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NAME

       query_module - query the kernel for various bits pertaining to modules

SYNOPSIS

       #include <linux/module.h>

       int query_module(const char *name, int which, void *buf,
                        size_t bufsize, size_t *ret);

       Note: No declaration of this system call is provided in glibc headers; see NOTES.

DESCRIPTION

       Note: This system call is present only in kernels before Linux 2.6.

       query_module()  requests information from the kernel about loadable modules.  The returned
       information is placed in the buffer pointed to by buf.  The caller must specify  the  size
       of  buf  in  bufsize.  The precise nature and format of the returned information depend on
       the operation specified by which.  Some operations require name to  identify  a  currently
       loaded module, some allow name to be NULL, indicating the kernel proper.

       The following values can be specified for which:

       0      Returns  success,  if  the  kernel  supports  query_module().   Used  to  probe for
              availability of the system call.

       QM_MODULES
              Returns the names of all  loaded  modules.   The  returned  buffer  consists  of  a
              sequence of null-terminated strings; ret is set to the number of modules.

       QM_DEPS
              Returns the names of all modules used by the indicated module.  The returned buffer
              consists of a sequence of null-terminated strings; ret is  set  to  the  number  of
              modules.

       QM_REFS
              Returns  the  names of all modules using the indicated module.  This is the inverse
              of QM_DEPS.  The returned buffer consists of a sequence of null-terminated strings;
              ret is set to the number of modules.

       QM_SYMBOLS
              Returns the symbols and values exported by the kernel or the indicated module.  The
              returned buffer is an array of structures of the following form

                  struct module_symbol {
                      unsigned long value;
                      unsigned long name;
                  };

              followed by null-terminated strings.  The value of name is the character offset  of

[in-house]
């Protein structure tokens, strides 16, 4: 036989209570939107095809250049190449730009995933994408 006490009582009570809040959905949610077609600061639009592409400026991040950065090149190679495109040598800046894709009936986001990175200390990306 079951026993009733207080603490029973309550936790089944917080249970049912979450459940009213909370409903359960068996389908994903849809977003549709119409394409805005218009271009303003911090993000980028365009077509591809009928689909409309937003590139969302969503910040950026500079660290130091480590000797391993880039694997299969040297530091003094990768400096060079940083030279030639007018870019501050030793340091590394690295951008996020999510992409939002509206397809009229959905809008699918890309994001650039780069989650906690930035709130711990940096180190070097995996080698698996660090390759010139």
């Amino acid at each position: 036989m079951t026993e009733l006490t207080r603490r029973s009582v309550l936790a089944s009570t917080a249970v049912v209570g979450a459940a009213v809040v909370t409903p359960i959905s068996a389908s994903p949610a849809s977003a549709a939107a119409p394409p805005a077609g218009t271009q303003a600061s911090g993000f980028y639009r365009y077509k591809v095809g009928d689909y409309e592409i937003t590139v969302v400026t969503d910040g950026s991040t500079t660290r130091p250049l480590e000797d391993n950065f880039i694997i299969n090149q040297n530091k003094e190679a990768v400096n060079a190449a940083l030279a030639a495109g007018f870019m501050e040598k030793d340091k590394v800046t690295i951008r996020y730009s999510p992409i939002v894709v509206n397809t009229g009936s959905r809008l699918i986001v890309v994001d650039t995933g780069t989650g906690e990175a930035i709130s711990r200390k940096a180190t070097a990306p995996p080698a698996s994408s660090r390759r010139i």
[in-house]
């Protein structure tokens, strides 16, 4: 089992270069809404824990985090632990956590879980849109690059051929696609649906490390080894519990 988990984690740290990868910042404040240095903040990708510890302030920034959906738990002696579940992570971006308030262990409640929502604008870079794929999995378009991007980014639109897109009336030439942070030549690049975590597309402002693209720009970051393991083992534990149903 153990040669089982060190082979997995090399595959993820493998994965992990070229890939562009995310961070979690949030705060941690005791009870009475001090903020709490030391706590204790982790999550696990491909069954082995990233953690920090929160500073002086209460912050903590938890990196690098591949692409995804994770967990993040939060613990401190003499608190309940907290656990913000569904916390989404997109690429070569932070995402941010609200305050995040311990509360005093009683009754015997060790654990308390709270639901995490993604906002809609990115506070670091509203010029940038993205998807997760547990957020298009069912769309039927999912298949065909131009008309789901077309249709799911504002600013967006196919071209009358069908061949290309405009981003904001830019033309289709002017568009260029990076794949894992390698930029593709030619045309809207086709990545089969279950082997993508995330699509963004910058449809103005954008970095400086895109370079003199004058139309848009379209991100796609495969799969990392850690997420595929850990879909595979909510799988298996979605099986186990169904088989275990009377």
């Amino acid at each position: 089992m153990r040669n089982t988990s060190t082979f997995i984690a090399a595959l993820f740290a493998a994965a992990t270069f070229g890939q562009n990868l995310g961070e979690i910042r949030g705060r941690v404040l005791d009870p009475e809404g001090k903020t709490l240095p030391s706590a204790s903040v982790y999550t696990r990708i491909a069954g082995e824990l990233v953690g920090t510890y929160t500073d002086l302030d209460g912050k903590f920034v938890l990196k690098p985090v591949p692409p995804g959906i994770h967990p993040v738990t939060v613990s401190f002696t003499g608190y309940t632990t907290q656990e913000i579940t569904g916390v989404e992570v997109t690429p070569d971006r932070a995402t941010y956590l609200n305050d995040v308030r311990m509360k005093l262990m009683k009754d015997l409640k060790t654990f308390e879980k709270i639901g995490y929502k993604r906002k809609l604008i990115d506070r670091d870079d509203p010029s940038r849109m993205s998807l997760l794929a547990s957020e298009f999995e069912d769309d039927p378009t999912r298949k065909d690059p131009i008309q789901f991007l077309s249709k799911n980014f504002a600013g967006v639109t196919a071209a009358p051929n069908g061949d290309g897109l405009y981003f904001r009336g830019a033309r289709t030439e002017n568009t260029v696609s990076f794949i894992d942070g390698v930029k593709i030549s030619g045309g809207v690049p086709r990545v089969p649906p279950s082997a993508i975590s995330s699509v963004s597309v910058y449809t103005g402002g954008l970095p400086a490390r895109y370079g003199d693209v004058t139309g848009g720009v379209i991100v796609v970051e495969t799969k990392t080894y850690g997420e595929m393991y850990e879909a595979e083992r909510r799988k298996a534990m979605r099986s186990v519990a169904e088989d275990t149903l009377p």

the string relative to the start of buf; ret is set to the number of symbols.

       QM_INFO
              Returns  miscellaneous  information  about the indicated module.  The output buffer
              format is:

                  struct module_info {
                      unsigned long address;
                      unsigned long size;
                      unsigned long flags;
                  };

              where address is the kernel address at which the module resides, size is  the  size
              of  the  module in bytes, and flags is a mask of MOD_RUNNING, MOD_AUTOCLEAN, and so
              on, that indicates the current status of the module (see the  Linux  kernel  source
              file include/linux/module.h).  ret is set to the size of the module_info structure.

RETURN VALUE

       On success, zero is returned.  On error, -1 is returned and errno is set appropriately.

ERRORS

       EFAULT At  least  one  of  name,  buf, or ret was outside the program's accessible address
              space.

       EINVAL Invalid which; or name is NULL (indicating "the kernel"), but this is not permitted
              with the specified value of which.

       ENOENT No module by that name exists.

       ENOSPC The buffer size provided was too small.  ret is set to the minimum size needed.

       ENOSYS query_module()  is not supported in this version of the kernel (e.g., the kernel is
              version 2.6 or later).

VERSIONS

       This system call is present on Linux only up until kernel 2.4; it  was  removed  in  Linux
       2.6.

CONFORMING TO

       query_module() is Linux-specific.

NOTES

       Some  of  the  information  that was formerly available via query_module() can be obtained
       from /proc/modules, /proc/kallsyms, and the files under the directory /sys/module.

       The query_module() system call is not supported by glibc.  No declaration is  provided  in
       glibc  headers,  but, through a quirk of history, glibc does export an ABI for this system
       call.  Therefore, in order to employ this  system  call,  it  is  sufficient  to  manually
       declare  the  interface  in your code; alternatively, you can invoke the system call using
       syscall(2).

SEE ALSO

       create_module(2),   delete_module(2),   get_kernel_syms(2),   init_module(2),    lsmod(8),
       modinfo(8)

COLOPHON

       This  page  is  part of release 5.02 of the Linux man-pages project.  A description of the
       project, information about reporting bugs, and the latest version of  this  page,  can  be
       found at https://www.kernel.org/doc/man-pages/.